Kyudo Notebook: Odds and Ends

It’s a miscellaneous time of year, which sounds like an American song from the 1940’s, but isn’t.

The most important thing going on at the dojo is gaining more control over my body in the various taihai moves, trying to do kiza with an injured foot, using my whole body in the draw, and then what I think of as nobiai to infinity, shooting the arrow as if the target were miles away (both in front and behind), rather than just 28 meters in front.

Also yesterday we were told to hold the bow differently in toriyumi no shisei, and to use a way that is closer to the tenouchi used when shooting. I suppose the idea is to create the correct form through constant repetition and use, but it’s awfully painful, at least right now.

And then, I ordered a tailor-made kimono and formal grey striped hakama. They’ll be delivered in about a month depending on the backlog. Prices offered by various shops were all over the map, depending on the material used. As a practice outfit my teacher recommended a synthetic (washable) kimono, but a good silk hakama because that’s something I’ll be able to use for years and years. For reference, the shop making the kimono can use any art work at all for the kamon, no extra charge, so that may be useful information for people reading from abroad who haven’t inherited one of the standard designs.

The hardest part was getting the measurements right, since I’m doing this all remotely. The best page I found for that is here. They say the most important one is the yukitake, the sleeve length, which for kyudo makes a lot of sense.

Prices are still stunning, so much that I’m embarrassed to mention them, but I’m pretty sure my total clothing purchases for the past decade (two?) won’t come up to the price of these two very simple bits of cloth. Kimono in particular don’t seem very complicated, so anyone with sewing ability might want to consider learning to make their own. A lot of people at the dojo also buy used kimono for their practice outfits: a few thousand yen and then tailor to fit. The trick is the mon, which you need for formal occasions. Unless you can use a family kimono, chances are that will have to be a custom order. Also, with used kimono, obviously you have to be careful of the sleeve length.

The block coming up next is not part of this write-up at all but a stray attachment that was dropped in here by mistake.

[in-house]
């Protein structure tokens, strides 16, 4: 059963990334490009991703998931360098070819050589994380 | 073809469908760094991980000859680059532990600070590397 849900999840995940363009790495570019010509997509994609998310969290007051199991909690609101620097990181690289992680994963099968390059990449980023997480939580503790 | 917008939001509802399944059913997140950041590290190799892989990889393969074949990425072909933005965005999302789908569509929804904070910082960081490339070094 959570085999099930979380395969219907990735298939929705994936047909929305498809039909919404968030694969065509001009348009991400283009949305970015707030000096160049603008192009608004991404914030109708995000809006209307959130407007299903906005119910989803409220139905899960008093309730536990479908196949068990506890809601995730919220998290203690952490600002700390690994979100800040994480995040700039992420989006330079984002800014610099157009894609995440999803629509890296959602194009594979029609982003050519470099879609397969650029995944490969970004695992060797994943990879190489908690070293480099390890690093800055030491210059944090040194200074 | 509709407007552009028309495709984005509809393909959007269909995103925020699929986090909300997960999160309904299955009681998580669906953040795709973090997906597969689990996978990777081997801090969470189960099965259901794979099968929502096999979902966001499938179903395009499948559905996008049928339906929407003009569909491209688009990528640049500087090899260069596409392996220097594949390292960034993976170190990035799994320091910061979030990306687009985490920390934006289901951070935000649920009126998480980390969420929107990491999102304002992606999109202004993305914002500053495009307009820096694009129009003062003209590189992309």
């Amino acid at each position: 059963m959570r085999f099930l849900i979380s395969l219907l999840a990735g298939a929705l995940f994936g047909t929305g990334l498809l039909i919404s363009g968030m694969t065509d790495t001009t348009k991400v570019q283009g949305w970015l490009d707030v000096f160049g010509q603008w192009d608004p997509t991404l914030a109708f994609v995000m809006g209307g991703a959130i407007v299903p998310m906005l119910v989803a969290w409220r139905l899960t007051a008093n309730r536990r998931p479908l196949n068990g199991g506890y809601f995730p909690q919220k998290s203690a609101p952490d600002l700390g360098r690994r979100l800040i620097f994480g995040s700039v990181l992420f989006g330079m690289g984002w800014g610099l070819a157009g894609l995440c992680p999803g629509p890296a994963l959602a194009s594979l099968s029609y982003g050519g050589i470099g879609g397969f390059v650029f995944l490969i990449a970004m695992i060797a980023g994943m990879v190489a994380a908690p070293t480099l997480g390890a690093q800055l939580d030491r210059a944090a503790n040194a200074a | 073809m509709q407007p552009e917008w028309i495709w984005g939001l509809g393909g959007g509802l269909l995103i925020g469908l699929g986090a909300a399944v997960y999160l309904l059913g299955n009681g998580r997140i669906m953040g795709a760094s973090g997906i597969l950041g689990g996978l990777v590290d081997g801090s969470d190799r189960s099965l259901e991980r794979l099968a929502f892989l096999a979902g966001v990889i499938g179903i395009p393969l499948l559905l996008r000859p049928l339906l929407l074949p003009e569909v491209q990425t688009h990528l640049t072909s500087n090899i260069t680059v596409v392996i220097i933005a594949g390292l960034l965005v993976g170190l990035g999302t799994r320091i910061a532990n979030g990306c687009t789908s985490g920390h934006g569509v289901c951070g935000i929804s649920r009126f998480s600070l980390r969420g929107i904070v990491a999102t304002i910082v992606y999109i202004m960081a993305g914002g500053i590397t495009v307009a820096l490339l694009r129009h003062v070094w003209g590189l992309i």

But I am thinking… once this kimono arrives, I will analyse it and try to make one myself, just out of cheap cotton. Once I figure out how it’s done, I could probably save a bundle.

This entry was posted in equipment, hanare, hikiwake, kyudo, kyudo notebook, taihai, tenouchi, Uncategorized. Bookmark the permalink.

2 Responses to Kyudo Notebook: Odds and Ends

  1. "Kiyoaki" (Jaxon Nobori) says:

    I discovered your blog today and have read everything up to this point (February) in one go.

    On the subject of custom-made kimono, there are other options than retail kimono shops. However, you’ll need to do your homework to minimize the expenses. Nevertheless, over time the research effort should be worthwhile, since you’ll probably buy more than one set of wa-fuku.

    I’ve had a number of them made for around $300.00 (USD). That included the fabric, which I selected myself, and the cost for sewing. One note of caution here may be in order. I don’t recommend an amateur tackle the sewing. The apperance of the kimono may seem simple, but the subtleties of fit and finish required expert handling.

    The cost of silk isn’t prohibitive, but getting the wider bolts for non-Japanese wearers (i.e. taller and heavier) is somewhat of a chore. The risk here is that you may find one set of kimono and hakama may prove insufficient for all your needs. I have a half dozen which I used for ordinary practice, another 3 for more special occassions, and of course the required ‘montsuki’ for the most formal siutations.

    Hakama are much easier to find, despite the premium on the longer lengths. Most of the ready-made ones (in longer lengths) will not be in silk, but rather ‘jinken’ or other artificial fibers. In addition, the ‘umanori’ style, which I prefer (versus the ‘andon’/skirt) is harder to come by in those longer lengths. For a hakama of quality, for the oversized individual, a custom-made hakama may be the best way to go, You may just need to bite the bullet and work through a retailer.

    I’m fortunate in that I can find vintage pieces that fit. However, I still have the need/desire to custom order kimono as well. That need will probably never fade, although I’m well setup for another decade or so.

  2. karamatsu says:

    Thanks! In fact, looking at how it’s made I’m not so sure, as you say, about the sewing, though I did find a friend who makes her own and could probably be bribed. I”m thinking just for practice, of course, but the thing I find is that the shooting is a bit different in a kimono so I need to get used to it. And of course, the hadanugi moves. That’s proving to be quite a challenge in the heat and humidity this year!

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